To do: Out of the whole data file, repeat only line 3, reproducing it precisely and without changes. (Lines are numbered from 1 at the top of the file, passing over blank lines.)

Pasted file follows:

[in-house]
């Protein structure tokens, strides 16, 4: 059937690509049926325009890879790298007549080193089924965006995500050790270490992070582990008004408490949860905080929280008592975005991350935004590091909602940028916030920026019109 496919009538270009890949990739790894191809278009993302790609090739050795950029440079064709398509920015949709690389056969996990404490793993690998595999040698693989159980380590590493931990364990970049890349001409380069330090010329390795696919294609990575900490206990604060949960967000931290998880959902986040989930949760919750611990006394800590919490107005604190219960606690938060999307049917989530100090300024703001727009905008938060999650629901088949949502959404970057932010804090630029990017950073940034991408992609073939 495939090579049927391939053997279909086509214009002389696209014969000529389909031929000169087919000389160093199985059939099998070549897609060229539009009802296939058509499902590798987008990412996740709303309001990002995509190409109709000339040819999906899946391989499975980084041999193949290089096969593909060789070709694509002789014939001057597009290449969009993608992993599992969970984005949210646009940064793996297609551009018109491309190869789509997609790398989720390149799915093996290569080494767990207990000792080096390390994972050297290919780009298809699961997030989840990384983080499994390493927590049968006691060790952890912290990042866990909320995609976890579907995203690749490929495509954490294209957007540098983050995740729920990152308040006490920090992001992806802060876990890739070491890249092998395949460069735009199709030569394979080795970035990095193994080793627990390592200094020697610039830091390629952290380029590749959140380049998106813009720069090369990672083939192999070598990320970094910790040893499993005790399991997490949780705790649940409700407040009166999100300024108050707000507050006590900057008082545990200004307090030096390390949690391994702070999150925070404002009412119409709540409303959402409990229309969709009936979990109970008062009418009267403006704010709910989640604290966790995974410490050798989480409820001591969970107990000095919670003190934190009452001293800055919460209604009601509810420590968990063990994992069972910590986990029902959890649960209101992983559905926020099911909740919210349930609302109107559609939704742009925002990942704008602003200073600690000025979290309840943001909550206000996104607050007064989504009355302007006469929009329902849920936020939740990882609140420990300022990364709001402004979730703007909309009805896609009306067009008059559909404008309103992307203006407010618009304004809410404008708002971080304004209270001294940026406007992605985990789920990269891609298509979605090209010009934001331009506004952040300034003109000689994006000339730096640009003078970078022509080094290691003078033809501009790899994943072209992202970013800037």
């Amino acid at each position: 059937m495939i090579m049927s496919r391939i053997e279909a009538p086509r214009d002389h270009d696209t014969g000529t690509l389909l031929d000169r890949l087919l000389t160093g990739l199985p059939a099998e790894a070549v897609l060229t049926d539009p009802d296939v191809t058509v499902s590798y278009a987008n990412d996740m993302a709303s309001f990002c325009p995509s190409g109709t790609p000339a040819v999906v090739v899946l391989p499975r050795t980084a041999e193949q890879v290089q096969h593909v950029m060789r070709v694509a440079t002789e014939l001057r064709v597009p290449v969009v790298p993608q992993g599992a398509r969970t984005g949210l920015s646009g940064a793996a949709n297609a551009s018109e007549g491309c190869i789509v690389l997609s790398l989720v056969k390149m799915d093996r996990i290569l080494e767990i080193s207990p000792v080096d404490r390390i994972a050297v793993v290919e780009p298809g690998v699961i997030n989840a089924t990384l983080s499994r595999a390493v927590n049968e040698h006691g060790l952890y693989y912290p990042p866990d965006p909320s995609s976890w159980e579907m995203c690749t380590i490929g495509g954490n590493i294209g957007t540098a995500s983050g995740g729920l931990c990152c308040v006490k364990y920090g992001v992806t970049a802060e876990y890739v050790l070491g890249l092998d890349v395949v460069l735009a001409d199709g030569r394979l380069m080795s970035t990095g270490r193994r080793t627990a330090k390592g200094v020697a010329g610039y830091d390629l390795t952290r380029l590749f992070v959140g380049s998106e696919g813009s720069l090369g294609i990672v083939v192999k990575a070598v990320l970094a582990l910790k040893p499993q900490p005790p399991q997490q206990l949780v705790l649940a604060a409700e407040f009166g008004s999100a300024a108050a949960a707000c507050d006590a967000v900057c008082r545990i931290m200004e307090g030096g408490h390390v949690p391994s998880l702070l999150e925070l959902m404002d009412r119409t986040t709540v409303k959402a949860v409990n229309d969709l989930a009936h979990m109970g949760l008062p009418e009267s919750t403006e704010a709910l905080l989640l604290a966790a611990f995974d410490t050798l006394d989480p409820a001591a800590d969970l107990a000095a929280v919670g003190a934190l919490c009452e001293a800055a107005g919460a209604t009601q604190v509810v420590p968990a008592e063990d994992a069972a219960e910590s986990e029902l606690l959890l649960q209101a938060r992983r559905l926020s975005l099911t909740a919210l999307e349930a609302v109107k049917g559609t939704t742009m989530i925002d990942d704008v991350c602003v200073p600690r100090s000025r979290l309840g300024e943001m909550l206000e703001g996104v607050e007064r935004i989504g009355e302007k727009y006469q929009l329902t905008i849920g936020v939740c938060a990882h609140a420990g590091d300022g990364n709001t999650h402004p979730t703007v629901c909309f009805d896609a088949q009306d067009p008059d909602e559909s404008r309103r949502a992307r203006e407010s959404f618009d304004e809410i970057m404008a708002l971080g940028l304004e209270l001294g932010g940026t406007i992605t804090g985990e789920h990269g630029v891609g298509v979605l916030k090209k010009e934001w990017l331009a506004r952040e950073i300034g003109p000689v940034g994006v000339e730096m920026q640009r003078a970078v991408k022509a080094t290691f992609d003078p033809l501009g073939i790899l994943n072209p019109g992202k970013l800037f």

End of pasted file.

């Amino acid at each position: 059937m495939i090579m049927s496919r391939i053997e279909a009538p086509r214009d002389h270009d696209t014969g000529t690509l389909l031929d000169r890949l087919l000389t160093g990739l199985p059939a099998e790894a070549v897609l060229t049926d539009p009802d296939v191809t058509v499902s590798y278009a987008n990412d996740m993302a709303s309001f990002c325009p995509s190409g109709t790609p000339a040819v999906v090739v899946l391989p499975r050795t980084a041999e193949q890879v290089q096969h593909v950029m060789r070709v694509a440079t002789e014939l001057r064709v597009p290449v969009v790298p993608q992993g599992a398509r969970t984005g949210l920015s646009g940064a793996a949709n297609a551009s018109e007549g491309c190869i789509v690389l997609s790398l989720v056969k390149m799915d093996r996990i290569l080494e767990i080193s207990p000792v080096d404490r390390i994972a050297v793993v290919e780009p298809g690998v699961i997030n989840a089924t990384l983080s499994r595999a390493v927590n049968e040698h006691g060790l952890y693989y912290p990042p866990d965006p909320s995609s976890w159980e579907m995203c690749t380590i490929g495509g954490n590493i294209g957007t540098a995500s983050g995740g729920l931990c990152c308040v006490k364990y920090g992001v992806t970049a802060e876990y890739v050790l070491g890249l092998d890349v395949v460069l735009a001409d199709g030569r394979l380069m080795s970035t990095g270490r193994r080793t627990a330090k390592g200094v020697a010329g610039y830091d390629l390795t952290r380029l590749f992070v959140g380049s998106e696919g813009s720069l090369g294609i990672v083939v192999k990575a070598v990320l970094a582990l910790k040893p499993q900490p005790p399991q997490q206990l949780v705790l649940a604060a409700e407040f009166g008004s999100a300024a108050a949960a707000c507050d006590a967000v900057c008082r545990i931290m200004e307090g030096g408490h390390v949690p391994s998880l702070l999150e925070l959902m404002d009412r119409t986040t709540v409303k959402a949860v409990n229309d969709l989930a009936h979990m109970g949760l008062p009418e009267s919750t403006e704010a709910l905080l989640l604290a966790a611990f995974d410490t050798l006394d989480p409820a001591a800590d969970l107990a000095a929280v919670g003190a934190l919490c009452e001293a800055a107005g919460a209604t009601q604190v509810v420590p968990a008592e063990d994992a069972a219960e910590s986990e029902l606690l959890l649960q209101a938060r992983r559905l926020s975005l099911t909740a919210l999307e349930a609302v109107k049917g559609t939704t742009m989530i925002d990942d704008v991350c602003v200073p600690r100090s000025r979290l309840g300024e943001m909550l206000e703001g996104v607050e007064r935004i989504g009355e302007k727009y006469q929009l329902t905008i849920g936020v939740c938060a990882h609140a420990g590091d300022g990364n709001t999650h402004p979730t703007v629901c909309f009805d896609a088949q009306d067009p008059d909602e559909s404008r309103r949502a992307r203006e407010s959404f618009d304004e809410i970057m404008a708002l971080g940028l304004e209270l001294g932010g940026t406007i992605t804090g985990e789920h990269g630029v891609g298509v979605l916030k090209k010009e934001w990017l331009a506004r952040e950073i300034g003109p000689v940034g994006v000339e730096m920026q640009r003078a970078v991408k022509a080094t290691f992609d003078p033809l501009g073939i790899l994943n072209p019109g992202k970013l800037f």